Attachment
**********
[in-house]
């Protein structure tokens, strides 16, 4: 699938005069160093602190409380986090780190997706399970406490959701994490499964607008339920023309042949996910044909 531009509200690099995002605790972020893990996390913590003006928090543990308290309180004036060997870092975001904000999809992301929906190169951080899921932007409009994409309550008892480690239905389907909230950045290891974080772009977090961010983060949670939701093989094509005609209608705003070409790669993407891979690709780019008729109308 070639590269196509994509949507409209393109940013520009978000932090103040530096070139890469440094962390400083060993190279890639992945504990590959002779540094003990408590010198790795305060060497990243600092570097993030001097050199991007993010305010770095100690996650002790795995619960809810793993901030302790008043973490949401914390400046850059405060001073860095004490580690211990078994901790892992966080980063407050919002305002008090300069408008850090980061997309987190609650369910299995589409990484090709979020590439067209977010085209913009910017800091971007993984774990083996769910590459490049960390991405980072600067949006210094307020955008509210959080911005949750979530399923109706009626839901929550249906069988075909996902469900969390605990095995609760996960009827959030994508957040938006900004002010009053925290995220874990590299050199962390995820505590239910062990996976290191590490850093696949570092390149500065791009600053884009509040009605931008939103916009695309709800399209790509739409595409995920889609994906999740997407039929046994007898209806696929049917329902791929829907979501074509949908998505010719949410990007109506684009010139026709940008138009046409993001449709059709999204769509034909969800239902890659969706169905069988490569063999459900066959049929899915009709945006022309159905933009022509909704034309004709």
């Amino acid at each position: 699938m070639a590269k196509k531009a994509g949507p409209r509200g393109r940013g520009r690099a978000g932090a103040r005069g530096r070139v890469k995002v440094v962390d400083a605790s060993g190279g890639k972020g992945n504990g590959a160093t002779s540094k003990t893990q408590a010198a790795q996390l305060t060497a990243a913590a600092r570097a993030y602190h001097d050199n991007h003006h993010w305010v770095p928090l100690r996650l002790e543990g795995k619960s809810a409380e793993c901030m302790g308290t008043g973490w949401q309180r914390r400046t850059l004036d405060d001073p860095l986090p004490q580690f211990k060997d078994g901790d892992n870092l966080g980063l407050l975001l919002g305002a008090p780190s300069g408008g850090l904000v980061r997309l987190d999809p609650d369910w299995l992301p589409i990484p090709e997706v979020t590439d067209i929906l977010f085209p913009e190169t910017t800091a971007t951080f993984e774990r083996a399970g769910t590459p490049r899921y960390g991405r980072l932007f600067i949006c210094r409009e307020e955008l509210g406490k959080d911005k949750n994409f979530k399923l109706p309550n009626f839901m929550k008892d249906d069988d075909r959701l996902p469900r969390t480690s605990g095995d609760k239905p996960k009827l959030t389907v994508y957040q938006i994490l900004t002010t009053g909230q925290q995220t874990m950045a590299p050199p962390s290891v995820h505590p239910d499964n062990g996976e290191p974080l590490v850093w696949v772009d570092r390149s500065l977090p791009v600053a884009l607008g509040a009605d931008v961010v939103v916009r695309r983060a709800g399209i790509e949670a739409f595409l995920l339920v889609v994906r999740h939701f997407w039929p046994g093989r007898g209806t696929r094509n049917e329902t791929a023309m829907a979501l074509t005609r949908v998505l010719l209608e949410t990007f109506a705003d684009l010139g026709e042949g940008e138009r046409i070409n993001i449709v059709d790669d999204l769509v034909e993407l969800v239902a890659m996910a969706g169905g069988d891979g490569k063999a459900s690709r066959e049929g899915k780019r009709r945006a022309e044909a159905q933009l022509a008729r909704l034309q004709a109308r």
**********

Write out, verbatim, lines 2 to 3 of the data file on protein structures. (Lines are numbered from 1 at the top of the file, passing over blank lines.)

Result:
């Protein structure tokens, strides 16, 4: 699938005069160093602190409380986090780190997706399970406490959701994490499964607008339920023309042949996910044909 531009509200690099995002605790972020893990996390913590003006928090543990308290309180004036060997870092975001904000999809992301929906190169951080899921932007409009994409309550008892480690239905389907909230950045290891974080772009977090961010983060949670939701093989094509005609209608705003070409790669993407891979690709780019008729109308 070639590269196509994509949507409209393109940013520009978000932090103040530096070139890469440094962390400083060993190279890639992945504990590959002779540094003990408590010198790795305060060497990243600092570097993030001097050199991007993010305010770095100690996650002790795995619960809810793993901030302790008043973490949401914390400046850059405060001073860095004490580690211990078994901790892992966080980063407050919002305002008090300069408008850090980061997309987190609650369910299995589409990484090709979020590439067209977010085209913009910017800091971007993984774990083996769910590459490049960390991405980072600067949006210094307020955008509210959080911005949750979530399923109706009626839901929550249906069988075909996902469900969390605990095995609760996960009827959030994508957040938006900004002010009053925290995220874990590299050199962390995820505590239910062990996976290191590490850093696949570092390149500065791009600053884009509040009605931008939103916009695309709800399209790509739409595409995920889609994906999740997407039929046994007898209806696929049917329902791929829907979501074509949908998505010719949410990007109506684009010139026709940008138009046409993001449709059709999204769509034909969800239902890659969706169905069988490569063999459900066959049929899915009709945006022309159905933009022509909704034309004709």
């Amino acid at each position: 699938m070639a590269k196509k531009a994509g949507p409209r509200g393109r940013g520009r690099a978000g932090a103040r005069g530096r070139v890469k995002v440094v962390d400083a605790s060993g190279g890639k972020g992945n504990g590959a160093t002779s540094k003990t893990q408590a010198a790795q996390l305060t060497a990243a913590a600092r570097a993030y602190h001097d050199n991007h003006h993010w305010v770095p928090l100690r996650l002790e543990g795995k619960s809810a409380e793993c901030m302790g308290t008043g973490w949401q309180r914390r400046t850059l004036d405060d001073p860095l986090p004490q580690f211990k060997d078994g901790d892992n870092l966080g980063l407050l975001l919002g305002a008090p780190s300069g408008g850090l904000v980061r997309l987190d999809p609650d369910w299995l992301p589409i990484p090709e997706v979020t590439d067209i929906l977010f085209p913009e190169t910017t800091a971007t951080f993984e774990r083996a399970g769910t590459p490049r899921y960390g991405r980072l932007f600067i949006c210094r409009e307020e955008l509210g406490k959080d911005k949750n994409f979530k399923l109706p309550n009626f839901m929550k008892d249906d069988d075909r959701l996902p469900r969390t480690s605990g095995d609760k239905p996960k009827l959030t389907v994508y957040q938006i994490l900004t002010t009053g909230q925290q995220t874990m950045a590299p050199p962390s290891v995820h505590p239910d499964n062990g996976e290191p974080l590490v850093w696949v772009d570092r390149s500065l977090p791009v600053a884009l607008g509040a009605d931008v961010v939103v916009r695309r983060a709800g399209i790509e949670a739409f595409l995920l339920v889609v994906r999740h939701f997407w039929p046994g093989r007898g209806t696929r094509n049917e329902t791929a023309m829907a979501l074509t005609r949908v998505l010719l209608e949410t990007f109506a705003d684009l010139g026709e042949g940008e138009r046409i070409n993001i449709v059709d790669d999204l769509v034909e993407l969800v239902a890659m996910a969706g169905g069988d891979g490569k063999a459900s690709r066959e049929g899915k780019r009709r945006a022309e044909a159905q933009l022509a008729r909704l034309q004709a109308r």